We’re now over 90 days out from Google’s close variant match type update. For those of you who might have missed this, Seer’s very own Jane Brady describes it perfectly:
“Google’s intention is to drive ‘more, relevant traffic.’ They describe the update for broad match modifier and phrase match keywords as ‘now including queries that contain words that share the same meaning as the keyword.’ TL;DR: forget misspellings, singular and plural, abbreviations, and word order in your keyword builds.”
Using the millions of data points it has collected, Google provided some initial projections and we’re going to take a look at if Google was right, how did this update affects different industries, and what can be done to mitigate negative effects and capitalize on opportunities.
Was Google Right?
Prior to the launch of the close variant update, Google claimed: “on average, we expect advertisers using broad match modifier and phrase match keywords to see 3-4% more clicks and conversions on these keywords.”
When looking at data across all Seer clients seven days after the update was made on July 31st, this wasn’t necessarily the case.
The table above looks at performance changes for broad modified and phrase match keywords across each industry that Seer services. The first seven days after the update gives a clear picture of the raw effects on paid search campaigns.
Not only did clicks and conversions not increase, on average, they decreased by 19% and 28% respectively.
Additionally, Google also predicted that of the incremental 3-4% lift in clicks that advertisers would see, 85% of those clicks would come from net new search terms that aren’t covered by existing keywords. Once again, this is not what we saw across all clients.
We’d expect that the number of queries that each individual keyword matches to would increase, however, Seer clients saw an average decrease in queries/keyword by 10%. Meaning that existing keywords actually captured less volume than the previous week.
However, clicks, queries/keyword, and even conversions are not always the best indicators of how efficient or profitable a paid search campaign actually is.
How Could This Affect Your Clients?
In order to better understand how this update affects a business’s bottom line, we need to look at efficiency KPIs like CPA. Following that same 7 day window, Seer clients saw the below changes in performance after the update:
An average increase in CPA of almost 15%. What could have caused this?
Pulling data across all clients at scale allows us to quickly identify trends, then pinpoint root causes behind performance fluctuations like these for specific clients. When looking at some of the search terms that were coming in, we were beginning to see lower quality searches matching to existing keywords. The caused a few things to happen:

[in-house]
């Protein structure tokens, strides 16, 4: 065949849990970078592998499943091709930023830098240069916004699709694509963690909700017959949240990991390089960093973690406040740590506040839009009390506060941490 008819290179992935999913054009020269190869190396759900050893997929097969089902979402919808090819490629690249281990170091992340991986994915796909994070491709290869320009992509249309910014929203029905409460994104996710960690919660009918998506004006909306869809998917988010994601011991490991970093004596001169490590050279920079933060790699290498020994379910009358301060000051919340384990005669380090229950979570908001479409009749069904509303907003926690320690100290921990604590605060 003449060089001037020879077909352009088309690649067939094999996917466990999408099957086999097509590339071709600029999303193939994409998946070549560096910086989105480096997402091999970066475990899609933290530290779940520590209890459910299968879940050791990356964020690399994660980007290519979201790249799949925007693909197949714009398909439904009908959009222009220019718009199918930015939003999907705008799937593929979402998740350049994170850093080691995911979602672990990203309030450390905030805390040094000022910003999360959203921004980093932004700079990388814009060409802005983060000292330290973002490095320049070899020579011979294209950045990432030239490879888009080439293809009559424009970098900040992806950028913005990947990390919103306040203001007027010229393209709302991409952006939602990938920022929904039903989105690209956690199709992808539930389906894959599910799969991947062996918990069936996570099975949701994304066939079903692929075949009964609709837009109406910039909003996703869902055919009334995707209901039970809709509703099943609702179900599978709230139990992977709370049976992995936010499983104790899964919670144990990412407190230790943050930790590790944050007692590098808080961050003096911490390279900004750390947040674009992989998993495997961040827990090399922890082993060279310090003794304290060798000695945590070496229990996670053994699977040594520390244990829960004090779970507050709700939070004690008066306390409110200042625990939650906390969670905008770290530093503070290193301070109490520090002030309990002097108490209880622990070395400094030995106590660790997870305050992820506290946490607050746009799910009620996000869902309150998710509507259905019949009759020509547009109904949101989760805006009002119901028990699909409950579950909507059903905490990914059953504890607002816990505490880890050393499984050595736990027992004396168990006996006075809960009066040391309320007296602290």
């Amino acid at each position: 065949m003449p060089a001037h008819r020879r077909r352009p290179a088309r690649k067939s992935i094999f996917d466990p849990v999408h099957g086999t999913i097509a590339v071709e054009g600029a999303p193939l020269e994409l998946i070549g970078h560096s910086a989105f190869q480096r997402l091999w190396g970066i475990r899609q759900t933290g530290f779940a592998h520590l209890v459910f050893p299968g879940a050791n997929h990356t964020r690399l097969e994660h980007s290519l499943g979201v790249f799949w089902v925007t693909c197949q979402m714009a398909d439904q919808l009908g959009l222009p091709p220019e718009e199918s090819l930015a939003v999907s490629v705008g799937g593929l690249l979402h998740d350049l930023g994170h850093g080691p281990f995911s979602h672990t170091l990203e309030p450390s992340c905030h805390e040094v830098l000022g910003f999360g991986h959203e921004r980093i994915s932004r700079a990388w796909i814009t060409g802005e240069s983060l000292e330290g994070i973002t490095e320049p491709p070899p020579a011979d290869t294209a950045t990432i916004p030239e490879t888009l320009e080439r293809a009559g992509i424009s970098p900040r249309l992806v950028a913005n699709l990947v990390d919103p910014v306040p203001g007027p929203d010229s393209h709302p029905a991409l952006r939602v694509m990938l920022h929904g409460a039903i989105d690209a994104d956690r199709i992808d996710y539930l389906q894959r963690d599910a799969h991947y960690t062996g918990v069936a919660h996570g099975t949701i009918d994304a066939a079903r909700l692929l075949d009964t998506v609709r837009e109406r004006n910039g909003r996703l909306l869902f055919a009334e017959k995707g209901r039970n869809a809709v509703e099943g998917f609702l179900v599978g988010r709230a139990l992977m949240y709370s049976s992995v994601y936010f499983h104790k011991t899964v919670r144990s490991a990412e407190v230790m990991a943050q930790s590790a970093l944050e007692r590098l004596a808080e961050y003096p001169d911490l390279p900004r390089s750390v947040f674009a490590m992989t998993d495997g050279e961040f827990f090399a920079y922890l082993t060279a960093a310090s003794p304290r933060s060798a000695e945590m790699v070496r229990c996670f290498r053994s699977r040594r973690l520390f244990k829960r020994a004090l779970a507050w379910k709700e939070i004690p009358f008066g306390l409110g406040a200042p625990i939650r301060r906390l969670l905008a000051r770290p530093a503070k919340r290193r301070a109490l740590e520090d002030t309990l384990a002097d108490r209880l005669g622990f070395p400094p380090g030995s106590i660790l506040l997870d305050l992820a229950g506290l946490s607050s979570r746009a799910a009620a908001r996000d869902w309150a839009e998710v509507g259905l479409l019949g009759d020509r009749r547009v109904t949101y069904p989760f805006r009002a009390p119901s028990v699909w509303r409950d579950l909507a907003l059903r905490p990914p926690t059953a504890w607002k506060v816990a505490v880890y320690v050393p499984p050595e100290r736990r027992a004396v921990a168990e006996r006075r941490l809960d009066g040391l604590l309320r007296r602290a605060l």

- A decrease in quality score as ad copy and landing pages were no longer as relevant to these new close variant search terms
- The decrease in quality led to an average increase in CPCs by almost 2% across all clients. Each click was now costing clients more money than it had in the prior week.
- Users were now being matched to ads that didn’t necessarily answer their questions, but they clicked on the ads anyway and did not find what they were looking for on these landing pages. This led to an average decrease in CVR by 11% across all Seer clients.
The combination of these above factors contributed to this increase in CPA. While a 15% increase in CPA seems like a lot, preparing for an update like this and consistently monitoring performance at scale will help to make optimizations that improve performance.
What You Can do to Improve Performance
Whenever Google makes an update that takes control away from advertisers, a moment of panic runs through the digital marketing community. Paid search practitioners spend countless hours selecting the best keywords to run in their campaigns, and with this update, keyword selection has become slightly less relevant.
However, there are several different optimizations that can be made to regain tighter control of the queries that trigger ads for paid search campaigns. One of the most common, yet effective, analyses to irrelevant keywords is a Search Query Analysis.
Using a business intelligence tool, like Seer’s favorite Power BI, can help to quickly and effectively identify root words that are irrelevant and increasing the CPA within different campaigns. Upon seeing the initial swings in performance after this update, the PPC team at Seer got to work optimizing campaigns by negating irrelevant keywords.
As you saw in previous screenshots, every industry was impacted differently by this update. Some clients responded faster to optimizations, while others took longer to gather data as Google consistently made tweaks to its query matching algorithm. A few areas of success that the Seer team has seen have been with clients in the Education and Ecommerce spaces.
If you’re interested in partnering with Seer to leverage some of these big data insights for your PPC campaigns, reach out and we’re happy to start a conversation to see where we can help!
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